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The Gothic House of Jimmy Bones. Bones. 2001. Photo Courtesy of Warner Bros.

His legend has lived on past the clap games of childhood youth and is now in the realm of conjure via oral tradition through the next generation. Good rhymes like that don’t just fade away into the ether. In modernity, the house has a new set of soon-to-be occupants who wish to flip the space into a nightclub, named Illbient (which comes from the hip-hop electronic scene that blended the words of ill and ambient). The idea and capital come from the unknowing Jeremiah Peet’s son Patrick (Khalil Kain) with his brother Bill (Merwin Mondesir), white stepsister Tia (Katharine Isabelle), and best friend
Maurice (Sean Amsing). These characters like most horror characters that grow up in the suburbs have no sense of self-preservation, dismiss blatant warning signs of danger, and do the worst thing imaginable: split up in a haunted house.

Aside: I just have to address something culturally and state the obvious that the two brothers once upon a time had a Black mother as children and now have a white stepmom…yikes it was giving Clarence Thomas and Virginia, but that was probably a deliberate wink to the audience.

None of them get got in the moment wandering separately through the house, but they most certainly get their comeuppance later except for Tia who is relegated to stay home with the white mom when the sh!t really hits the fan. It would have been fitting and morbidly on the nose if the demon dog bit that hand that fed him, aka her, who fed it and kept it as a pet…but Ernest Dickerson probably couldn’t get the scene approved back then.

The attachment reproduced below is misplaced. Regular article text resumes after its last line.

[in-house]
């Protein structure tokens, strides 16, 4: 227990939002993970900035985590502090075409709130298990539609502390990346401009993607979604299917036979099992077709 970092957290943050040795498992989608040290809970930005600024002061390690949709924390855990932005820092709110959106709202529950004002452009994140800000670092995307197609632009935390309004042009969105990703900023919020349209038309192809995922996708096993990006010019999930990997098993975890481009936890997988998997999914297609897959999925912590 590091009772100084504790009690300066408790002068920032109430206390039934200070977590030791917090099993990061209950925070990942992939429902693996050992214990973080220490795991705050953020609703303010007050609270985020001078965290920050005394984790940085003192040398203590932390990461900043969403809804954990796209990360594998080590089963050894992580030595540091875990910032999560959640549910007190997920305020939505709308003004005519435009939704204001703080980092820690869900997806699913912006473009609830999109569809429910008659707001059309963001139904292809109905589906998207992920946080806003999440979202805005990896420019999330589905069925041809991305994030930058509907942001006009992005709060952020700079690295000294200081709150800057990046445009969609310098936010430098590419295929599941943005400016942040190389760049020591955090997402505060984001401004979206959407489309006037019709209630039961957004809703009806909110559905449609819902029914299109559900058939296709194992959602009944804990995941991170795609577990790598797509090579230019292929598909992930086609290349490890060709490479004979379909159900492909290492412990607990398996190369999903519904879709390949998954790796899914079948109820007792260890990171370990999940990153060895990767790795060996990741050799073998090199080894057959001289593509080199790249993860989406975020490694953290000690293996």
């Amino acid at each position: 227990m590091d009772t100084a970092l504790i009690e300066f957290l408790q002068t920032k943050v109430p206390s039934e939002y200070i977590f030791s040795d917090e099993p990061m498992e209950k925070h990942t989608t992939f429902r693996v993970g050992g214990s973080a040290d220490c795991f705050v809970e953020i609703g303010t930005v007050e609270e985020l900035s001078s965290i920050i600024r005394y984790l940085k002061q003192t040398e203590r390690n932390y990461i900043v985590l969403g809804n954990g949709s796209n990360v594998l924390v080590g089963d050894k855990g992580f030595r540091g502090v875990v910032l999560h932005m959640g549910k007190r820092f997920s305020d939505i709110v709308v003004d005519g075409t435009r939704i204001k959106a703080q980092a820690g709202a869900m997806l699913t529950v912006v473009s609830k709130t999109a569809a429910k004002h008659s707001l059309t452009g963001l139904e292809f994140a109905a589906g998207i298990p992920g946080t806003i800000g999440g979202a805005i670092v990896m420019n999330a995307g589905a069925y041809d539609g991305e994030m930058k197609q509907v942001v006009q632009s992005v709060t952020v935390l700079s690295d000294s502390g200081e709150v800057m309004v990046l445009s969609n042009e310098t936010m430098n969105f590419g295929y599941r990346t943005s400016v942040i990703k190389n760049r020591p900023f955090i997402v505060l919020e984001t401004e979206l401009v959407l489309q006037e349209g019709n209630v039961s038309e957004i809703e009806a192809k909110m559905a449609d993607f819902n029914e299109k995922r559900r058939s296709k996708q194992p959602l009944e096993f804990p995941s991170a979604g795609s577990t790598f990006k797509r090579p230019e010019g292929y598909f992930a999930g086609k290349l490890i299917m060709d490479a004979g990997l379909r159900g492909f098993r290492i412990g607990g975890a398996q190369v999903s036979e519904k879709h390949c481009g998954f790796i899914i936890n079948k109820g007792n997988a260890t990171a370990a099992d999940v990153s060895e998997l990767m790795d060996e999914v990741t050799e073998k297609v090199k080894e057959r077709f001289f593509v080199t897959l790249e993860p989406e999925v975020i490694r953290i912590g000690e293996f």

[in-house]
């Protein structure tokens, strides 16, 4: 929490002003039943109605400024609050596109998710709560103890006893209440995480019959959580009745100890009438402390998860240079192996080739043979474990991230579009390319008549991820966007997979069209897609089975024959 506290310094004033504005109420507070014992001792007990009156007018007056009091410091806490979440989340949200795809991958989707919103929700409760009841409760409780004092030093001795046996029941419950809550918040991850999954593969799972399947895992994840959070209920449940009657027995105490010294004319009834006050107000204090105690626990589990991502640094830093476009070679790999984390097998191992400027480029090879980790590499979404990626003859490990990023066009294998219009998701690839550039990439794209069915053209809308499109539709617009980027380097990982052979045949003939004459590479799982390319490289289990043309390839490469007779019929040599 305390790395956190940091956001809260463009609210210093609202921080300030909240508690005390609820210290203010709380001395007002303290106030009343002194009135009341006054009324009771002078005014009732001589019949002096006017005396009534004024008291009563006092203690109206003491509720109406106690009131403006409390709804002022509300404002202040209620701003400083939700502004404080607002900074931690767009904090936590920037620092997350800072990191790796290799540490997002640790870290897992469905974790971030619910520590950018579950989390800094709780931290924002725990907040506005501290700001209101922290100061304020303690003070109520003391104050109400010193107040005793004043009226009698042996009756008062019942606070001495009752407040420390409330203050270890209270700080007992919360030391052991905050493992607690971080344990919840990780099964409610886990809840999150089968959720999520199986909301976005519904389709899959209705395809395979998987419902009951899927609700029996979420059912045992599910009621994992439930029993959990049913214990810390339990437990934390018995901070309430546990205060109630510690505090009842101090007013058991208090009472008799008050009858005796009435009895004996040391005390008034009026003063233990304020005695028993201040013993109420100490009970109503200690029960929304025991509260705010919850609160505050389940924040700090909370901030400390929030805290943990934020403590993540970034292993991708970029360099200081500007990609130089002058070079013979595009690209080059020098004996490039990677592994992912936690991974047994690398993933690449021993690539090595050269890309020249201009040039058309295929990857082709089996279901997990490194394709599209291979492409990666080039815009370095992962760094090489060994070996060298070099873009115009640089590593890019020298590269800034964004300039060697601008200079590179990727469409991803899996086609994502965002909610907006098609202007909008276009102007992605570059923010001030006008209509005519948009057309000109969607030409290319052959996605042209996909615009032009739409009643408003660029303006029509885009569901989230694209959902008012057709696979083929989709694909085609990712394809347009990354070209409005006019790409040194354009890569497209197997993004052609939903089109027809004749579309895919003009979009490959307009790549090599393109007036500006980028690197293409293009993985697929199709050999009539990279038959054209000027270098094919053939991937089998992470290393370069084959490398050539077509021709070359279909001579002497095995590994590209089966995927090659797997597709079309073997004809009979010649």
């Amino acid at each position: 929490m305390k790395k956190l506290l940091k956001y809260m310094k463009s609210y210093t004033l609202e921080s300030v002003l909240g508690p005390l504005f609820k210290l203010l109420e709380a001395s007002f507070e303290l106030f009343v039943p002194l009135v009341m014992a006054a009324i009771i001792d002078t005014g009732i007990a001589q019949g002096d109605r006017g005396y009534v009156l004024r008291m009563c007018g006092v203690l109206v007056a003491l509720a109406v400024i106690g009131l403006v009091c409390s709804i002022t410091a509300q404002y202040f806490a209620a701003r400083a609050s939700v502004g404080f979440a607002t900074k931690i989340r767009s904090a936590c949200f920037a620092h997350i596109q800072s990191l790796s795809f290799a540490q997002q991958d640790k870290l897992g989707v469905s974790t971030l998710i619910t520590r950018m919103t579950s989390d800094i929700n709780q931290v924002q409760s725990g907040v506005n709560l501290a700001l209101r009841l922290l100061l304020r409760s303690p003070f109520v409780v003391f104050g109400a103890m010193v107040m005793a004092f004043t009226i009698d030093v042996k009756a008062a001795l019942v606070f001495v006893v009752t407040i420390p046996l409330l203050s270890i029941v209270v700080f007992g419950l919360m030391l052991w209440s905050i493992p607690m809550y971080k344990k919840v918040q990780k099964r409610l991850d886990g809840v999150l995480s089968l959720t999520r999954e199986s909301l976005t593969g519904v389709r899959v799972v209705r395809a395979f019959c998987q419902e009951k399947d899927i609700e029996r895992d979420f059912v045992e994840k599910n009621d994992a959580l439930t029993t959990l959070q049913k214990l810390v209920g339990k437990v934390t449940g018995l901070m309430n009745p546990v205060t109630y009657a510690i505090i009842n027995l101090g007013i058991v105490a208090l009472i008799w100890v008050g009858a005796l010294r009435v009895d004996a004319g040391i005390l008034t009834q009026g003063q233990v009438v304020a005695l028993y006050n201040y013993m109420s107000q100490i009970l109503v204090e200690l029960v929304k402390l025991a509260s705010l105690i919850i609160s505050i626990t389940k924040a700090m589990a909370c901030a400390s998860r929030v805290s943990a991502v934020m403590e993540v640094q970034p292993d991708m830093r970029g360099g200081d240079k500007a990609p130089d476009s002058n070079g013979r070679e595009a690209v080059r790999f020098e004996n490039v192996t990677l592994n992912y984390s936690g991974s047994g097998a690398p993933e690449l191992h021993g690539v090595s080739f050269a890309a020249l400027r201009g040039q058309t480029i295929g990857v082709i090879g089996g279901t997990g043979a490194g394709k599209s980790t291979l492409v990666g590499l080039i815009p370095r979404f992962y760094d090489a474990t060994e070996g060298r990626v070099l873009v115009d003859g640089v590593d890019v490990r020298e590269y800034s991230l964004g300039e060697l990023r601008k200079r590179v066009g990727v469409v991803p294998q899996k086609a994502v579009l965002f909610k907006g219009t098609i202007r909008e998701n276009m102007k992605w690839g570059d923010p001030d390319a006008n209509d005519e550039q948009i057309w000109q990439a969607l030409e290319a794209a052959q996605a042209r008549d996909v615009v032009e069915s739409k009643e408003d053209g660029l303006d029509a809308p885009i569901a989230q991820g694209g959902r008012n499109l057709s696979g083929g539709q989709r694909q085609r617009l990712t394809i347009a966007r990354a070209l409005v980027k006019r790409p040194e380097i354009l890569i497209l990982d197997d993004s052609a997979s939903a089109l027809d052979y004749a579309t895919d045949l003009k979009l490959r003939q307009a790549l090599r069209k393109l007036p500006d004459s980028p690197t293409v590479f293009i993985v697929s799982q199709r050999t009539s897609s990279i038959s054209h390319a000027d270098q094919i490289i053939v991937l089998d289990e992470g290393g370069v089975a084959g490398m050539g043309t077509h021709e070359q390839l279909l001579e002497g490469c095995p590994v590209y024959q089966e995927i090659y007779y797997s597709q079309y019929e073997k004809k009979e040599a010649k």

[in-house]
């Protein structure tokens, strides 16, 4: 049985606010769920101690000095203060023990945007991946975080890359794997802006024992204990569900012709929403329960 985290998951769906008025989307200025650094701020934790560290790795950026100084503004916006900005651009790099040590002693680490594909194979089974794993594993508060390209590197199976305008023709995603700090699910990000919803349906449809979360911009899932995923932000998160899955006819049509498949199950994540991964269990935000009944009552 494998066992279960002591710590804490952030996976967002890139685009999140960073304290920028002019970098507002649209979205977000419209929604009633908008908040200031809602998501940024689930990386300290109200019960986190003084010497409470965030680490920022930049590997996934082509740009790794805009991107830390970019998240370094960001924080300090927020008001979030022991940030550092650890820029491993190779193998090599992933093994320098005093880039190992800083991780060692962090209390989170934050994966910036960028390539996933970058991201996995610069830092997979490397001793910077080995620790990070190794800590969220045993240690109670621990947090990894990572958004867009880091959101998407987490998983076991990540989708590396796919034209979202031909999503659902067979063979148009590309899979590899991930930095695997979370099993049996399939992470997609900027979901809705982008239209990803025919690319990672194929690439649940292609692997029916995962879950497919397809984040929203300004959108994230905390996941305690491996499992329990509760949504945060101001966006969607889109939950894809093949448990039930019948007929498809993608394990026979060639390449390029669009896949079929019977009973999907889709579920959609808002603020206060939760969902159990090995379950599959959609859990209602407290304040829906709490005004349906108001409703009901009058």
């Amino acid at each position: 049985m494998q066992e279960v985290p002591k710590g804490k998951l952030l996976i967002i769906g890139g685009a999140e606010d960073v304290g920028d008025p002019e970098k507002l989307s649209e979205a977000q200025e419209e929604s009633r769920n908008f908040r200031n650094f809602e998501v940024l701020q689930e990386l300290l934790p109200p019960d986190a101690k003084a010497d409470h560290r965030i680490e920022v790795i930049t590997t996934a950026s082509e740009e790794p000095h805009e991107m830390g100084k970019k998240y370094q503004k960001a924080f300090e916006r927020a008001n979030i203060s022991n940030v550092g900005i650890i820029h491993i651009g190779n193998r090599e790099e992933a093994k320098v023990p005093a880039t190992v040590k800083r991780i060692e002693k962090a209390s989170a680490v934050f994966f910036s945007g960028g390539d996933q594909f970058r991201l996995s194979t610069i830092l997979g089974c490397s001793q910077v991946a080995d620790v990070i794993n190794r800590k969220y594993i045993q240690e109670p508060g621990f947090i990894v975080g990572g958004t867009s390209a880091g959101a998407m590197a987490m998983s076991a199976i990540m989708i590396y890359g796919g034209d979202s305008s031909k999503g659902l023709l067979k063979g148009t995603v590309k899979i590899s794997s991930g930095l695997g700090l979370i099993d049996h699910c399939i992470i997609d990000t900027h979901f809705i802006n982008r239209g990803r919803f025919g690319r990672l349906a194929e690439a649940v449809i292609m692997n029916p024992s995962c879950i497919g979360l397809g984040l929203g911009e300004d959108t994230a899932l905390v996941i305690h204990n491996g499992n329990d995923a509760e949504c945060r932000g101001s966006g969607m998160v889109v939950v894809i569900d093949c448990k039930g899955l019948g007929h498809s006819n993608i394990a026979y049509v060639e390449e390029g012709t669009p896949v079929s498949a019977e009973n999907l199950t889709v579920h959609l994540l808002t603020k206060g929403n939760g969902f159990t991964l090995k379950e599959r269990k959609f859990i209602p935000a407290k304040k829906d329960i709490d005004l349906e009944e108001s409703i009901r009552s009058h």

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The Dog. Bones. 2001. Photo Courtesy of Warner Bros.

Speaking of not knowing history, this part in the film made me sit all the way forward and you might miss it if you aren’t paying attention to the dialogue. The two brothers wish to call themselves ‘the resurrection brothers’ when the club opens…if they knew their Black history they wouldn’t dare use that name for themselves with its grisly connections to actual white resurrection men who were body snatchers that frequently exhumed Black graves to sell the bodies to medical schools, anatomy specialists, and morbid collectors.